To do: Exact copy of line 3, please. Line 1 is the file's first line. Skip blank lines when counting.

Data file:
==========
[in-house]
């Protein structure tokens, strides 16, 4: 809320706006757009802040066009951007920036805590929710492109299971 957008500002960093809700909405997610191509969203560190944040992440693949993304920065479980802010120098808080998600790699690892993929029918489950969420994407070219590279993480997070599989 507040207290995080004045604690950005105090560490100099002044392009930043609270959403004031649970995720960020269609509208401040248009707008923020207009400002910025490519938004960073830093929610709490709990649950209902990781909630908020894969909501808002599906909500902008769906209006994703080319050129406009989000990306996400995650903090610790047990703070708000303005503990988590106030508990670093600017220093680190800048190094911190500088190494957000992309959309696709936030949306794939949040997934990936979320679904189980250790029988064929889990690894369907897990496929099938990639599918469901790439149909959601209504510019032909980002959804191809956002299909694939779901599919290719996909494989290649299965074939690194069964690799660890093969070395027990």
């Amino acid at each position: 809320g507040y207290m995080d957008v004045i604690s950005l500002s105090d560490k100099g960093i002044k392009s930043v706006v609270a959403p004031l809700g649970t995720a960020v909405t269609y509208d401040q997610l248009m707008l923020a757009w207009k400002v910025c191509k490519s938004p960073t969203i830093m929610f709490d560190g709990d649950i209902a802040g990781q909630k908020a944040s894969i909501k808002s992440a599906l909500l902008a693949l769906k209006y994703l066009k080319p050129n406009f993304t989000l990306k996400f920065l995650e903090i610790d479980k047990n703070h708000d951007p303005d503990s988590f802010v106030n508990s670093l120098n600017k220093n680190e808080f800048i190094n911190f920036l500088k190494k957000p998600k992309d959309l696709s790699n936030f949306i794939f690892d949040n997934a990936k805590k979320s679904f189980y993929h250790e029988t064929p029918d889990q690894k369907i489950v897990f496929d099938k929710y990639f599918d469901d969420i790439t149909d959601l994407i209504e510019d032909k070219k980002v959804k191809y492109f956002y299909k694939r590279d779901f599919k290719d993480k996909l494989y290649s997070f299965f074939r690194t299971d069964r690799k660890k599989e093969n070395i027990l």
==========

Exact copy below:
């Amino acid at each position: 809320g507040y207290m995080d957008v004045i604690s950005l500002s105090d560490k100099g960093i002044k392009s930043v706006v609270a959403p004031l809700g649970t995720a960020v909405t269609y509208d401040q997610l248009m707008l923020a757009w207009k400002v910025c191509k490519s938004p960073t969203i830093m929610f709490d560190g709990d649950i209902a802040g990781q909630k908020a944040s894969i909501k808002s992440a599906l909500l902008a693949l769906k209006y994703l066009k080319p050129n406009f993304t989000l990306k996400f920065l995650e903090i610790d479980k047990n703070h708000d951007p303005d503990s988590f802010v106030n508990s670093l120098n600017k220093n680190e808080f800048i190094n911190f920036l500088k190494k957000p998600k992309d959309l696709s790699n936030f949306i794939f690892d949040n997934a990936k805590k979320s679904f189980y993929h250790e029988t064929p029918d889990q690894k369907i489950v897990f496929d099938k929710y990639f599918d469901d969420i790439t149909d959601l994407i209504e510019d032909k070219k980002v959804k191809y492109f956002y299909k694939r590279d779901f599919k290719d993480k996909l494989y290649s997070f299965f074939r690194t299971d069964r690799k660890k599989e093969n070395i027990l």